First, we will compute the H(X) for position 20 (blue rectangle). This computation is going to be straightforward. The support is and . Thus, . Now, let’s focus on the position 34 (purple rectangle):
Although it is not obvious at first glance, the entropy, as defined by Shannon, has a very concrete interpretation.
Suppose X takes a radom value from the distribution , and anyone who knows this distribution is asked to determine the realization of X (the taken value) by asking question that can be answered ‘yes’ or ‘no’, If this person uses an optimal strategy, that is he/she restricts the set of possible values to half in each question, then the average number of question necessary to arrive at the value of X will be between H(X) and H(X) + 1.
At this point, it is time to see shannon() in action. To this end we will use the human lysozime (UniProt ID: P61626). Since to compute the Shannon entropy, we have to carry out an alignment, you can select the species of interest to be included in the alignment, but if all you are interested in is to get an impression of the uncertainty at each position (that is, you don’t mind what species are included), you can select any of the preestablished list of especies (one among: ‘vertebrates’, ‘plants’, ‘onehundred’, ‘twohundred’).
First, we compute the Shannon entropy considering an alphabet of 21 letters, H21, (one per proteinogenic amino acid plus the gap symbol):
lyz21 < shannon(target = id.mapping('P61626', from = 'uniprot', to = 'kegg'),
species = 'twohundred',
base = 2,
alphabet = 21)
We can plot the entropy as a function of the position:
plot(lyz21$n, lyz21$Haa, ty = 'b', xlab = 'Position', ylab = 'Shannon Entropy')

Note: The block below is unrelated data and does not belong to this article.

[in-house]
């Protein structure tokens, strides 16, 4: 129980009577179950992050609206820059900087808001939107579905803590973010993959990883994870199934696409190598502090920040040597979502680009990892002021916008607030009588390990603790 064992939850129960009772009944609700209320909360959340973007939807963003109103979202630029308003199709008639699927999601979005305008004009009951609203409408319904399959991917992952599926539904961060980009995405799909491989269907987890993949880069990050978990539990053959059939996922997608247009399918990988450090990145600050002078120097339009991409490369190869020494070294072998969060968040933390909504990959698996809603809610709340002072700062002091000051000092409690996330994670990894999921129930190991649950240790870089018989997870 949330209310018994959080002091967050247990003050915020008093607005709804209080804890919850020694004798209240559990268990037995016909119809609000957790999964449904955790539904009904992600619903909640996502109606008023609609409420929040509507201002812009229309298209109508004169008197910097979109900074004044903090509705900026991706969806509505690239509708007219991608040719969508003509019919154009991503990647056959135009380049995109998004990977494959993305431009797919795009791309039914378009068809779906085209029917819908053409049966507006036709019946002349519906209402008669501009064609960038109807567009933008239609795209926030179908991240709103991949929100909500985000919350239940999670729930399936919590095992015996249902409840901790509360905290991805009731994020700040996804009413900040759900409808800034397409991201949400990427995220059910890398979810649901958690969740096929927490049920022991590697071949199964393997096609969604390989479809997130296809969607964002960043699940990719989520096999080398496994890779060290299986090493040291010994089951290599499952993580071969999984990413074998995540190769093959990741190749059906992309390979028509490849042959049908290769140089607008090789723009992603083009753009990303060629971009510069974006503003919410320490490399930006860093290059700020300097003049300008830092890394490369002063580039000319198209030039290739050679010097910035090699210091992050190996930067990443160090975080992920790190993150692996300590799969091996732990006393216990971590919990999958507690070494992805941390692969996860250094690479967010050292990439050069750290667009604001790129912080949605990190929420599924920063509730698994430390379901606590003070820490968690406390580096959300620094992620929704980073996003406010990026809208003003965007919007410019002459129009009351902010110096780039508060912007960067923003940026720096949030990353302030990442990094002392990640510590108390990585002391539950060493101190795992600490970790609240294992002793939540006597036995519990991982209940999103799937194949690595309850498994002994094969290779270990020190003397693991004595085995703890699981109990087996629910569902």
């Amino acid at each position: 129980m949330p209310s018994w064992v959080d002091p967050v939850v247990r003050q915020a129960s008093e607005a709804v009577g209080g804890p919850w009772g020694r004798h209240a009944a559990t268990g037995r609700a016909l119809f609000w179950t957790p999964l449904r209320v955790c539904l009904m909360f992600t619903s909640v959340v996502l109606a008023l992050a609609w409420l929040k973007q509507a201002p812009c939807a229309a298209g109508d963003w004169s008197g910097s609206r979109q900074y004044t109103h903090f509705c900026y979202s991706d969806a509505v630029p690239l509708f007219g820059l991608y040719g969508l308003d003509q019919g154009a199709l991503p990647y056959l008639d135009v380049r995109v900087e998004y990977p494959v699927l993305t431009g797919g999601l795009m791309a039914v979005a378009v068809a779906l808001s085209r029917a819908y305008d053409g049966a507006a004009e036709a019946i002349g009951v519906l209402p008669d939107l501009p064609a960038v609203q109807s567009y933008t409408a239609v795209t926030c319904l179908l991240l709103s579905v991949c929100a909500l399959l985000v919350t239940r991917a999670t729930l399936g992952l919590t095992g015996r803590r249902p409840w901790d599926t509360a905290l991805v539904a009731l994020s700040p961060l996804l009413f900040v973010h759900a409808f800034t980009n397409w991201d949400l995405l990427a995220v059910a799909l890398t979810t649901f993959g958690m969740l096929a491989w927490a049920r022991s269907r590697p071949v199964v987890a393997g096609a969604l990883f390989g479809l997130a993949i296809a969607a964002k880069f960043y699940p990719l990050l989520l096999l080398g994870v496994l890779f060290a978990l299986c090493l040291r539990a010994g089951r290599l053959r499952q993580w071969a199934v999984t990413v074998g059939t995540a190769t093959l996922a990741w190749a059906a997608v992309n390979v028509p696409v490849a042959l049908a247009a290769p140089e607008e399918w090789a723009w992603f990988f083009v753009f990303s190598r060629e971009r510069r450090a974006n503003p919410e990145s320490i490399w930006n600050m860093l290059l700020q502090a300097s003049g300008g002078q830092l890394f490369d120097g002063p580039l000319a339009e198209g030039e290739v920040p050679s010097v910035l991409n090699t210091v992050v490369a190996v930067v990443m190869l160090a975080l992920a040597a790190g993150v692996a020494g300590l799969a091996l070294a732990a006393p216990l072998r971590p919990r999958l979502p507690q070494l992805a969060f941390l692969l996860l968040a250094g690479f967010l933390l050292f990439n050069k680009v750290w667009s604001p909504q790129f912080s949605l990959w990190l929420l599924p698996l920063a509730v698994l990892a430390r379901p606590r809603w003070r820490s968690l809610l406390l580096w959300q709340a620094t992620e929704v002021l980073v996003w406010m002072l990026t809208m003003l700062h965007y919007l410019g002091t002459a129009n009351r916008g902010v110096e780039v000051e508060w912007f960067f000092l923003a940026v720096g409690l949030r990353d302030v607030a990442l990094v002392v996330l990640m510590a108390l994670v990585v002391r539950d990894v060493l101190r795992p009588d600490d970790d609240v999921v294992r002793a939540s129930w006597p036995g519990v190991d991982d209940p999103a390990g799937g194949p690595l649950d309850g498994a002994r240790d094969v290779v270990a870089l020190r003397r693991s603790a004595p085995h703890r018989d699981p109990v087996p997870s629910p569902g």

points(lyz21$n[which(lyz21$Haa < 0.25)], lyz21$Haa[which(lyz21$Haa < 0.25)], pch = 19, col = 'blue')
points(lyz21$n[which(lyz21$Haa > 3)], lyz21$Haa[which(lyz21$Haa > 3)], pch = 19, col = 'red')
Thus, as a first approch to the study of variability, shannon() can give us an idea of the sites highly variable (red) and those that are conserved (blue). However, it may happen that some sites show some degree of variability (uncertainty) but the amino acids admited into these sites must exhibit similar physichochemical properties (conservative changes). In this case, we would like to compute the Shannon entropy using a 4letter alphabet, H4, (charged, hydrophobic, polar and spetial residues). In this way, comparing H21 and H4, we can perform a partition of the sites set. To this end, we can use the function site.type():
sites < site.type(id.mapping('P61626', from = 'uniprot', to = 'kegg'), species = 'twohundred', th = 0.25)
Each site from the alingment is labelled as:
 invariant: H21 = H4 = 0 (blue)
 pseudoinvariant: H4 = 0 < H21 (purple)
 constrained: H21 < percentile & H4 < percentile (cyan)
 conservative: H21 > percentile & H4 < percentile (aquamarine)
 unconstrained: H21 > percentile & H4 > percentile (orange)
 drastic: H21 < percentile & H4 > percentile (red)
where percentile is the value of H21 or H4 corresponding to the percentile indicated by the argument th.